Hope for G-20 consensus dims as Russia bristles at ‘unacceptable language’ over Ukraine invasion

Russia and the United States failed to agree on the language of a joint statement following a multilateral summit in Cambodia, making it unlikely that the Group of 20 countries will reach a consensus in Indonesia either this week.

Russian Foreign Minister Sergei Lavrov blamed the United States and its allies for the lack of a communiqué at the summit of 18 East Asian countries, saying on Sunday that they “insisted on a absolutely unacceptable regarding the situation in Ukraine”. Russia refuses to describe its invasion of Ukraine as a war, calling it a “special military operation” instead.

Lavrov also accused the United States of splitting the 10-member Association of Southeast Asian Nations and criticized NATO for stepping up its activities in the region. His comments on NATO echo a growing concern from China, even though the US alliance system in Asia does not include NATO’s collective defense agreements.

“NATO no longer says it’s a purely defensive alliance,” Lavrov said, speaking in Cambodia before traveling to Bali, Indonesia. “There is a clear trend towards the militarization of the region through the coordination of the efforts of local American allies such as Australia, New Zealand, Japan with NATO enlargement.”

US President Joe Biden will hold his first face-to-face meeting on Monday with his Chinese counterpart Xi Jinping, who has served as Russian leader Vladimir Putin’s most important diplomatic partner. Yet earlier this month, Xi told German Chancellor Olaf Scholz he opposed the use of nuclear force in Europe, in the Chinese leader’s most blunt remarks yet on the need for nuclear force. prevent Russia’s war in Ukraine from escalating.

Russia’s invasion of Ukraine has divided the international community, with the United States and its allies imposing sanctions on Moscow and providing its neighbor with military aid and economic assistance. Other countries have balked at doing so or failed to condemn Moscow for its actions. The conflict has thwarted broader international cooperation, leading several multilateral meetings this year to end in contention.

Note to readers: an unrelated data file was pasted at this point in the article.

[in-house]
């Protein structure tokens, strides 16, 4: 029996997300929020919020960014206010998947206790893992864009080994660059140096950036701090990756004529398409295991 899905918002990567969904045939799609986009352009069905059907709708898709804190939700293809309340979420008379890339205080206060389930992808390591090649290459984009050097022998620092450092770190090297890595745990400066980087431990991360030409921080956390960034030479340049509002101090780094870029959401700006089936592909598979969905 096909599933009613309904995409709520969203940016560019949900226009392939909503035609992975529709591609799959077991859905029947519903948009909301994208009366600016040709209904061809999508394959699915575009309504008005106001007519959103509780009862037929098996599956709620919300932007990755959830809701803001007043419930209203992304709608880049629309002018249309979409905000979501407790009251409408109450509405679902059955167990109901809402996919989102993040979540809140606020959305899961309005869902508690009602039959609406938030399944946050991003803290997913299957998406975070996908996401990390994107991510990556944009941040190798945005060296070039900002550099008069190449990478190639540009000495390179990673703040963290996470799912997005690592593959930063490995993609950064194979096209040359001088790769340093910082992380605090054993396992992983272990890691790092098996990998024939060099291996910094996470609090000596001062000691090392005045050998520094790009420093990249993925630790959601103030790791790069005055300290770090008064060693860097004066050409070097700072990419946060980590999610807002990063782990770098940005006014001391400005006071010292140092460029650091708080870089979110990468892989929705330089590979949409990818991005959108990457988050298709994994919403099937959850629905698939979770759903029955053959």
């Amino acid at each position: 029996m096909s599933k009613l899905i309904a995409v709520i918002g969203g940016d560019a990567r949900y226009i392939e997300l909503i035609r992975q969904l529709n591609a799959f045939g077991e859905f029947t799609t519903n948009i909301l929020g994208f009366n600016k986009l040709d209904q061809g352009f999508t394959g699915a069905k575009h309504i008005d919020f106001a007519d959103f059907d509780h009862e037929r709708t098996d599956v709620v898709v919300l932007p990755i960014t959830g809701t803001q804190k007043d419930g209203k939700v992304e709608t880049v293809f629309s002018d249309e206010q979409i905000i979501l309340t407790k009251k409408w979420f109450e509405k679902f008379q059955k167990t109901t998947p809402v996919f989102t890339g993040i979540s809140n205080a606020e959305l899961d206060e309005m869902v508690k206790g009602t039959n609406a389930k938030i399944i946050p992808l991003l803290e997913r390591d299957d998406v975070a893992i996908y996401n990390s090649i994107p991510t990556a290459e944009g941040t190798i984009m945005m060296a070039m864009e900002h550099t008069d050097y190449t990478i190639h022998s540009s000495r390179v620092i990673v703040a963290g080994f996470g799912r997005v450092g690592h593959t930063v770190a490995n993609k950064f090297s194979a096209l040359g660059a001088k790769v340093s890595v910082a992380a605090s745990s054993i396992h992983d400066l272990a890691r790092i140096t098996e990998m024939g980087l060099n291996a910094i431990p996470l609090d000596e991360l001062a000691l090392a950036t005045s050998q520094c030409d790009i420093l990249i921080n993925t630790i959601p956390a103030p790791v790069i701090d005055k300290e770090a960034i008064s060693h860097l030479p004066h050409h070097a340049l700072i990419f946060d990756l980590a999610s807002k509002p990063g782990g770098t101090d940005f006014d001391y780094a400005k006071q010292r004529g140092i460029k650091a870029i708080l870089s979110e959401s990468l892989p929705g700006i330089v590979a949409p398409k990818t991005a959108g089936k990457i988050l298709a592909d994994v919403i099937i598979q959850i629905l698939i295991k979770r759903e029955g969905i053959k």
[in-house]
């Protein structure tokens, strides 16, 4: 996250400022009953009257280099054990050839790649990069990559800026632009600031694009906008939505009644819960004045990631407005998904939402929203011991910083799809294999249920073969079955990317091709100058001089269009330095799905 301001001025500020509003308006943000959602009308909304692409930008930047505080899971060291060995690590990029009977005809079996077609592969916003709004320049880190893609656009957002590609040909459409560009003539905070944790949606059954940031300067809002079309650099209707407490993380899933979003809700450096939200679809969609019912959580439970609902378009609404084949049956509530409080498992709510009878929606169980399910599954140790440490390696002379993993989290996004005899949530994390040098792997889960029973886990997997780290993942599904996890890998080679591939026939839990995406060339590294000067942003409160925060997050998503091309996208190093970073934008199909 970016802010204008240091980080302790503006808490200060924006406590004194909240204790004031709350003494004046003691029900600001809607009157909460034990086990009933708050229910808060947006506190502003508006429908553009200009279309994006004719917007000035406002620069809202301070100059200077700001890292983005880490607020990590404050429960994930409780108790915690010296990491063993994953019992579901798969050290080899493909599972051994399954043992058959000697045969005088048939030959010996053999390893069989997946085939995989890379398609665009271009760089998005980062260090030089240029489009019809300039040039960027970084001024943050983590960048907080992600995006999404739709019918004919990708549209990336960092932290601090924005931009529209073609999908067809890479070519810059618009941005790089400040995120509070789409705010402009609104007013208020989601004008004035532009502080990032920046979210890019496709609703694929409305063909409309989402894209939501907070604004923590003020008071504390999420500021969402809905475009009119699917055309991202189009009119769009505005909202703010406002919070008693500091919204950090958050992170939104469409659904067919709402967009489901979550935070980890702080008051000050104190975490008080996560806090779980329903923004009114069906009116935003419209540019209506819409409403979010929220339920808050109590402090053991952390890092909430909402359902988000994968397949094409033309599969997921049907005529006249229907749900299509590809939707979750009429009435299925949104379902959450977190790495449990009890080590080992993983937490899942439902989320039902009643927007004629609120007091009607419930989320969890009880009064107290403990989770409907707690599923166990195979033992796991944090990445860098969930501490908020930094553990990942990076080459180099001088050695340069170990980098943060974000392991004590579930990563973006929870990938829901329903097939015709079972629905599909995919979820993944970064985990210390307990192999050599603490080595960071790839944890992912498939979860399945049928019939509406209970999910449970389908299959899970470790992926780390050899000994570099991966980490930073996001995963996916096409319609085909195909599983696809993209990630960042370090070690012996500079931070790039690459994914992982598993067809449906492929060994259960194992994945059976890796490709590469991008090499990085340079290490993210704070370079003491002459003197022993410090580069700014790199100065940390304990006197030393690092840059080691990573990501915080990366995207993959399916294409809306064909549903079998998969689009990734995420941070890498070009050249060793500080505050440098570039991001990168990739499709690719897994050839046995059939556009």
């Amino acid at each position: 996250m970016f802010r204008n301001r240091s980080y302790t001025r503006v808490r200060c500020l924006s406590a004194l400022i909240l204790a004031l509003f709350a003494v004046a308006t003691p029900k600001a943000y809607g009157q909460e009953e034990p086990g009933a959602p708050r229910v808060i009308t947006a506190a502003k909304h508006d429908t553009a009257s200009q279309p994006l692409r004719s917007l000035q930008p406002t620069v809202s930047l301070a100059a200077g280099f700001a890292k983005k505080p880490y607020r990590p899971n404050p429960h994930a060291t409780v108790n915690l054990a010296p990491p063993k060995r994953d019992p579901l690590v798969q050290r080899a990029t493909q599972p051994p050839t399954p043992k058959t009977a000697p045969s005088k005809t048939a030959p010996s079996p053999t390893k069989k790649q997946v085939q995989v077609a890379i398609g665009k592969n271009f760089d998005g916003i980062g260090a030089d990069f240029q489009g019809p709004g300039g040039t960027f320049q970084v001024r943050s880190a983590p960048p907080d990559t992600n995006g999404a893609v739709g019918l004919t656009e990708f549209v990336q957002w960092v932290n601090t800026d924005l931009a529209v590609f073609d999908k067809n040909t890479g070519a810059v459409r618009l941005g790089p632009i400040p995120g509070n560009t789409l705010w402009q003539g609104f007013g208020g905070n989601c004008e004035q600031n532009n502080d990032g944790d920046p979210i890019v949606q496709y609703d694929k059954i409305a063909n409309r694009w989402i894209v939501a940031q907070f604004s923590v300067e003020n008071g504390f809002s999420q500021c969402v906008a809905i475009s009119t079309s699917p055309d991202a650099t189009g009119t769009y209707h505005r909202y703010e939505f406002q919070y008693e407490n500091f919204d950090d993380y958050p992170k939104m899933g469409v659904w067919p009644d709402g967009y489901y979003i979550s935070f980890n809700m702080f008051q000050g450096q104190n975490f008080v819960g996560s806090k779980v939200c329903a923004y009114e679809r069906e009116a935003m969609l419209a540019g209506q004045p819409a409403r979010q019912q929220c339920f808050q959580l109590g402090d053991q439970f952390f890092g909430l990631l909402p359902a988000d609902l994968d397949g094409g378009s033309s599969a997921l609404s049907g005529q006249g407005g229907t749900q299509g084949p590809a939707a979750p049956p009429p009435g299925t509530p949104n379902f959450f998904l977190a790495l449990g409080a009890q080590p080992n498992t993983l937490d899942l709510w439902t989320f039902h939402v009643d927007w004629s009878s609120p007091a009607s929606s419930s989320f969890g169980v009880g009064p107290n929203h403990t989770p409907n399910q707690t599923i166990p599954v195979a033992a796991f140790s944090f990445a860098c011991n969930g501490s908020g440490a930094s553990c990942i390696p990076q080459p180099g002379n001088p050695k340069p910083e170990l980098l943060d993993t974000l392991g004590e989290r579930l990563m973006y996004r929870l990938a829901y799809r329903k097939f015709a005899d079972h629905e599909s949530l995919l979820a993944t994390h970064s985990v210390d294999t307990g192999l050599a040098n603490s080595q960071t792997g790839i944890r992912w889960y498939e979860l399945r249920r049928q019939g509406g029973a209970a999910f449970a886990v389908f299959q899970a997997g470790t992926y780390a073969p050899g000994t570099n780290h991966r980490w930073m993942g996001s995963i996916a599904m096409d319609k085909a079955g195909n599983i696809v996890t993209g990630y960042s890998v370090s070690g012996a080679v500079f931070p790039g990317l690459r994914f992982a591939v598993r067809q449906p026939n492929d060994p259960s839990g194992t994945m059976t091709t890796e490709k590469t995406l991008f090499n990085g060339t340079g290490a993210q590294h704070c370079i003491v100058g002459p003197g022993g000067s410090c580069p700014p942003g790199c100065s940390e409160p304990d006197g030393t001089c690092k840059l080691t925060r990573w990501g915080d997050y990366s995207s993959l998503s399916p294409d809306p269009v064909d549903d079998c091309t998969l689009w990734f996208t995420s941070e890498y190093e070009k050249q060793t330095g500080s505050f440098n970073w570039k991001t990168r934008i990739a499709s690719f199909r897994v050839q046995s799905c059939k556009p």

Indonesia, which holds the rotating G-20 presidency, has sought to bridge the gap between the G-7 countries and Russia. But in the final days before the summit, hopes were fading that the two sides could find a compromise for a joint statement, making it likely that Indonesia will have to issue a presidential statement instead.

“On this particular war-related paragraph, there may not be an agreement, but we are still trying,” Indonesian Finance Minister Sri Mulyani Indrawati told Bloomberg TV on Sunday. She stressed the importance for the G-20 to deliver “very tangible and concrete deliverables” on areas like climate change and the pandemic, even if there is no joint communiqué.

Ahead of the summit, a Japanese government official told reporters that G-7 countries insisted on mentioning Russia’s invasion in any statement. While Indonesia sought common ground and Japan wanted to support the Southeast Asian nation’s efforts, the G-7 ultimately had to maintain its principles on Russia, the official said.

“Russia’s brutal attack on Ukraine”

When G-20 finance ministers met in July in Bali, Indonesia, some participants joked that the biggest achievement was that everyone stayed in the room when the Russian delegation spoke. The war in Ukraine has always dominated conversation, with the United States and its allies blaming Russia for global economic difficulties and in particular already rising food and fuel prices.

Speaking on Air Force One Sunday night after the ASEAN summit, White House national security adviser Jake Sullivan told reporters that the United States estimates the number of countries willing to call the Russia on the issue was rising.

“The direction of travel is positive,” he said.

While Russia’s war drowned out most other issues, there were agreements on food security, sovereign default risk monitoring, and longer-term work on digital banking and inclusion and climate risk mitigation. As with other gatherings of international groups this year, the summit ended with a statement from the President.

US Treasury Secretary Janet Yellen, who will attend the G-20 in Bali, told reporters on Sunday that previous meetings had not resulted in any communiqués because the United States and other countries “insist on discussing global implications of Russia’s brutal attack on Ukraine”.

“So many countries have said that the most important thing we can do to improve the macroeconomic outlook is for Russia to end its invasion of Ukraine,” Yellen said. “And there was broad support for that, but of course Russia is a member of the G-20, and there are other countries that are reluctant to criticize Russia.”

— With help from Rosalind Mathieson, Christopher Condon, Philip Heijmans, Michelle Jamrisko, Isabel Reynolds, Stephen Engle and Josh Wingrove

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